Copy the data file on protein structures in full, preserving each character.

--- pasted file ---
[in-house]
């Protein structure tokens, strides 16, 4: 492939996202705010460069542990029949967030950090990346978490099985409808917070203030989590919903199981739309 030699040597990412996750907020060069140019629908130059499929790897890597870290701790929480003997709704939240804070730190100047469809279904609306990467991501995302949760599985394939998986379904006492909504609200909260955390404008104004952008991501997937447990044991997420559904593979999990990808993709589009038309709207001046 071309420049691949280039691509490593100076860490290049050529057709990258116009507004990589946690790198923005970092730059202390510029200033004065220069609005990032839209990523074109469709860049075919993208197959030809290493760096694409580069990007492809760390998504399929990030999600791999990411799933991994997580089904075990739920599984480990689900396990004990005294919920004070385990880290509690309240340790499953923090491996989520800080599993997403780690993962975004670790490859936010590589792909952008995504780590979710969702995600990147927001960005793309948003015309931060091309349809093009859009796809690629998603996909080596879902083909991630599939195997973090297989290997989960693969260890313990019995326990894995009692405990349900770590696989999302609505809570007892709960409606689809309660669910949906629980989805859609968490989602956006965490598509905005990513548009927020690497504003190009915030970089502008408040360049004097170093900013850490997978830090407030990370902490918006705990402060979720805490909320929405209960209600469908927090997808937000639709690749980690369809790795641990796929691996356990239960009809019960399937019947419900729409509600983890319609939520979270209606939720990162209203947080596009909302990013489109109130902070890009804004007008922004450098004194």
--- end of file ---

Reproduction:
[in-house]
């Protein structure tokens, strides 16, 4: 492939996202705010460069542990029949967030950090990346978490099985409808917070203030989590919903199981739309 030699040597990412996750907020060069140019629908130059499929790897890597870290701790929480003997709704939240804070730190100047469809279904609306990467991501995302949760599985394939998986379904006492909504609200909260955390404008104004952008991501997937447990044991997420559904593979999990990808993709589009038309709207001046 071309420049691949280039691509490593100076860490290049050529057709990258116009507004990589946690790198923005970092730059202390510029200033004065220069609005990032839209990523074109469709860049075919993208197959030809290493760096694409580069990007492809760390998504399929990030999600791999990411799933991994997580089904075990739920599984480990689900396990004990005294919920004070385990880290509690309240340790499953923090491996989520800080599993997403780690993962975004670790490859936010590589792909952008995504780590979710969702995600990147927001960005793309948003015309931060091309349809093009859009796809690629998603996909080596879902083909991630599939195997973090297989290997989960693969260890313990019995326990894995009692405990349900770590696989999302609505809570007892709960409606689809309660669910949906629980989805859609968490989602956006965490598509905005990513548009927020690497504003190009915030970089502008408040360049004097170093900013850490997978830090407030990370902490918006705990402060979720805490909320929405209960209600469908927090997808937000639709690749980690369809790795641990796929691996356990239960009809019960399937019947419900729409509600983890319609939520979270209606939720990162209203947080596009909302990013489109109130902070890009804004007008922004450098004194």